Forty-eight hours after a massive ­earthquake struck Haiti, several hundred members of the Princeton community attended a solemn candlelight VIGIL FOR HAITI Jan. 14 in the University Chapel. In the face of “suffering and loss beyond comprehension,” Dean of Religious Life Alison Boden said, the gathering prayed for “safety, solace, rescue, and restoration” and to “kindle the flames of hope that no catastrophe can extinguish.” Julus Charles, a native of Haiti who works as a sous chef for Princeton’s Dining Services, expressed gratitude for support from the University and for U.S. relief efforts. “We are a deeply spiritual people in Haiti,” Charles said. “We are going to survive this ... and be a stronger nation.”  

Phoebe Rusch ’11, who is taking time off from her studies, arrived in Port-au-Prince Jan. 11 but was unharmed in the earthquake, according to University spokeswoman Cass Cliatt ’96. The ­University said that no currently en­­rolled students were in Haiti at the time. About 90 to 100 Princeton staff members have families in Haiti, Cliatt said.

ADMISSION APPLICATIONS jumped 19 percent, with a record 26,166 students competing for 1,300 slots in the Class of 2014. Dean of Admission Janet Rapelye noted growth in applications from the West, the South, and from other countries. Men and women were represented equally in the pool, and 74 ­percent of the applicants said they intended to seek financial aid. Noting current economic challenges facing families, Rapelye said, “It appears our financial-aid message is reaching more students than in the past.”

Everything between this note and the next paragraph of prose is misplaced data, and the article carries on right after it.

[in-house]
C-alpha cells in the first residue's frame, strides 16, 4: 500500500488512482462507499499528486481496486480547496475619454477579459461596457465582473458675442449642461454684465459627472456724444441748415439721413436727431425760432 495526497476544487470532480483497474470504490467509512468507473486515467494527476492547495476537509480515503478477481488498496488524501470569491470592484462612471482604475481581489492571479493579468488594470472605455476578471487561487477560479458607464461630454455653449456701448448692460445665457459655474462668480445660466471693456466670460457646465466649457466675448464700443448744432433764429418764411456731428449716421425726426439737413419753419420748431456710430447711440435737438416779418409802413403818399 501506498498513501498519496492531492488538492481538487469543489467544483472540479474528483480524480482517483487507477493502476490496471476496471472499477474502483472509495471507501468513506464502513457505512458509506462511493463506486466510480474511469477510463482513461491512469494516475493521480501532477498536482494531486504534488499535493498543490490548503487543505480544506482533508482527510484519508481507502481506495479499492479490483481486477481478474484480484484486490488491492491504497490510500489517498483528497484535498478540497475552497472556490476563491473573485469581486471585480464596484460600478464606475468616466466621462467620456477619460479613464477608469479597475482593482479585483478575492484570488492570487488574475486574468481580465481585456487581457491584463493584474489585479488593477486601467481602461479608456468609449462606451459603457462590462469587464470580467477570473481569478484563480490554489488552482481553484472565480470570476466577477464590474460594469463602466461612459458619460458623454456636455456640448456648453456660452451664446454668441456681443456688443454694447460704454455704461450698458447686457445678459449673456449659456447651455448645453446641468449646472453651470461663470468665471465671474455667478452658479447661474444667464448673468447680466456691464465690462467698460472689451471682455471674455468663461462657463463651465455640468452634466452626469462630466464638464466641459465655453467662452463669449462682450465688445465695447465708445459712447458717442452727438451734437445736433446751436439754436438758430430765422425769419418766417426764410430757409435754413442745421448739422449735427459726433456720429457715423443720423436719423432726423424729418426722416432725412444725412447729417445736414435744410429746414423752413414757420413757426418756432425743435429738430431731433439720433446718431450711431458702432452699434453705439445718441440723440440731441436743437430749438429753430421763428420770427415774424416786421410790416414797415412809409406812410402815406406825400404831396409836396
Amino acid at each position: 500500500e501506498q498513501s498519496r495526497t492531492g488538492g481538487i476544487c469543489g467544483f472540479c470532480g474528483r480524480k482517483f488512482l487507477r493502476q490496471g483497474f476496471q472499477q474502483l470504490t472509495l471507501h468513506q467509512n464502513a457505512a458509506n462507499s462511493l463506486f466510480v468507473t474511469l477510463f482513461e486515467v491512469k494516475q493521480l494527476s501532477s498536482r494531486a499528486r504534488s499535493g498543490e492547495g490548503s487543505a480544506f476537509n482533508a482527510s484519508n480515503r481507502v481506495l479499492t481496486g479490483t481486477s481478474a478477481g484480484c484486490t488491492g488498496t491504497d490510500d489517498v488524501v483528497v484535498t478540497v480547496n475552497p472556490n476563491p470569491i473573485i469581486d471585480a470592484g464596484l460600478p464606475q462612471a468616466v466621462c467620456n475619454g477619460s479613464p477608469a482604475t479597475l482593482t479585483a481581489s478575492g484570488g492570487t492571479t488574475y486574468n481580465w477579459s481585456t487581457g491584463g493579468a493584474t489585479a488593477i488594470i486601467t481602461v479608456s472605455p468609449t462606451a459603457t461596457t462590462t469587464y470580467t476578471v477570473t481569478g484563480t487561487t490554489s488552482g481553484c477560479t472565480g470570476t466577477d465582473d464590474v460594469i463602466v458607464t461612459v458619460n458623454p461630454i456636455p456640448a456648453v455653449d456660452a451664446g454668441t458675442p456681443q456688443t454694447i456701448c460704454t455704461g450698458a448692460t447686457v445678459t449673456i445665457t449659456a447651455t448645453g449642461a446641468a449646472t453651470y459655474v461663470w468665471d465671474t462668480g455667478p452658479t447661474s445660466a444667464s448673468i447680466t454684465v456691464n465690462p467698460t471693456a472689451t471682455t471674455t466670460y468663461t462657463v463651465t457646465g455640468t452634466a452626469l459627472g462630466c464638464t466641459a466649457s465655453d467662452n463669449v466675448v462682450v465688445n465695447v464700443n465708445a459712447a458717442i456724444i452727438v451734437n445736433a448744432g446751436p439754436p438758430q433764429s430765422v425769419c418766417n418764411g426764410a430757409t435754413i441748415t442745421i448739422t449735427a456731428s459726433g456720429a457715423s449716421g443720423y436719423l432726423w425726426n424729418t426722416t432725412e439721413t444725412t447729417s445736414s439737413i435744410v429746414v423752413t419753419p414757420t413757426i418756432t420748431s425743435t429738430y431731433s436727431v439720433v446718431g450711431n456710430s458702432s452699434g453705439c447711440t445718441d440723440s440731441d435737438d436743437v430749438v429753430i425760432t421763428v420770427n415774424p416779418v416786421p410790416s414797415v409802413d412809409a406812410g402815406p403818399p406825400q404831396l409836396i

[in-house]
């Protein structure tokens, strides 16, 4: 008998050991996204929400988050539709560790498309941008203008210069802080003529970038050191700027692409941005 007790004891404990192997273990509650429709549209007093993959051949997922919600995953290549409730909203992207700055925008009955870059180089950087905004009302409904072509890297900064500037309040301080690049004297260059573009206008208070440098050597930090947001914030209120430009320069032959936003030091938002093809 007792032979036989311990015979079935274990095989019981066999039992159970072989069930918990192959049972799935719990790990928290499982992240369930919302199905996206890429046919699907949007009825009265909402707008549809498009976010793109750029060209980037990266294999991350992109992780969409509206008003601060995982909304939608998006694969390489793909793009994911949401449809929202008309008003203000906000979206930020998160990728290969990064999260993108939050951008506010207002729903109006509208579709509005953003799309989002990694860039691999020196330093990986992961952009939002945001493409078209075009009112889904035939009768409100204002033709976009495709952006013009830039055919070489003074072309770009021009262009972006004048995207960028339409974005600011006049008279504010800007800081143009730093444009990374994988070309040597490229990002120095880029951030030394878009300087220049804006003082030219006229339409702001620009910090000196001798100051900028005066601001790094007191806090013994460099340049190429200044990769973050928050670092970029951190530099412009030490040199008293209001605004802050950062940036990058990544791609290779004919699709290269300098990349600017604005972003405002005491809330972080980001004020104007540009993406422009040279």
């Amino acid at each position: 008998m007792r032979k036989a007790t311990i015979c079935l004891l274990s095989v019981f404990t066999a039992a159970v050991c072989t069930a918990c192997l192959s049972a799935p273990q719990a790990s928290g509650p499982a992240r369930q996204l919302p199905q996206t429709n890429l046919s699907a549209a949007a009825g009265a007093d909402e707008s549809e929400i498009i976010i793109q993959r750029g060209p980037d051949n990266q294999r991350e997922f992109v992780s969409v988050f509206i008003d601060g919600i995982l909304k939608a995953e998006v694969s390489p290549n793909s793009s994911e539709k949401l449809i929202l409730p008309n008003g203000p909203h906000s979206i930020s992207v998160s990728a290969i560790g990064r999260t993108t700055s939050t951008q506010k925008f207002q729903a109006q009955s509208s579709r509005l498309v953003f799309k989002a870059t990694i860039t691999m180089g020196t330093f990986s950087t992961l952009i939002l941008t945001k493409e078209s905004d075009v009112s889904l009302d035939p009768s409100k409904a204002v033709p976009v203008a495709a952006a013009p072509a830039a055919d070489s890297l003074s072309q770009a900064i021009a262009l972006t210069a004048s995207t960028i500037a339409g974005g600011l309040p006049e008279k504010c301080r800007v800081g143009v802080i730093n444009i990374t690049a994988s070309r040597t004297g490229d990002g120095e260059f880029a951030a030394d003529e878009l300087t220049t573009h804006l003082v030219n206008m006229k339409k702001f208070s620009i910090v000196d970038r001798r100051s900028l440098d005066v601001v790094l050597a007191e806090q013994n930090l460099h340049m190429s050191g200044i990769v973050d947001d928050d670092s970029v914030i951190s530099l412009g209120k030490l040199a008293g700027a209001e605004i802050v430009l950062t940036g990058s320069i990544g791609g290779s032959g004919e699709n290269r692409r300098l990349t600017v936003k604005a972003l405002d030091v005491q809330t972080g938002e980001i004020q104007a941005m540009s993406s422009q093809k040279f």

For the first time, Princeton gave applicants the option to submit their top three SAT scores and to submit two SAT subject tests instead of three — efforts to encourage a broader pool of applicants. While her office’s operating budget and staff were reduced this   year, Rapelye said, there was more group travel and more contact with high school juniors. Applications for ­admission have increased 91 percent in the last six years, she said.

The Undergraduate Student Government recommended Jan. 7 that the University continue its policy against ARMING PUBLIC-SAFETY OFFICERS, citing a survey in which 56 percent of students said they opposed allowing officers to carry guns. Jim Lanzi, the University’s crime-prevention coordinator and a board member of the local Fraternal Order of Police union, said he was ­disappointed in the action and said   the survey was “flawed.” University­ ­officials have said they are confident   in the ability of borough and township police departments to provide an armed response if one is needed. 

Gregory Johnsen
Gregory Johnsen
Jeff Taylor

HEARD ON CAMPUS   The U.S. and Yemeni ­governments are, whether they realize it or not, involved in a propaganda war against ­­al-Qaida in Yemen. And they’re losing, and losing quite badly.

Gregory Johnsen, a Ph.D. candidate in Near Eastern studies and former Fulbright fellow in Yemen, in a Jan. 13 talk in Dodds Auditorium. Johnsen joined former U.S. Ambassador to Yemen Barbara Bodine, a diplomat-in-residence at the Woodrow Wilson School, to discuss counterterrorism and economic assistance in Yemen.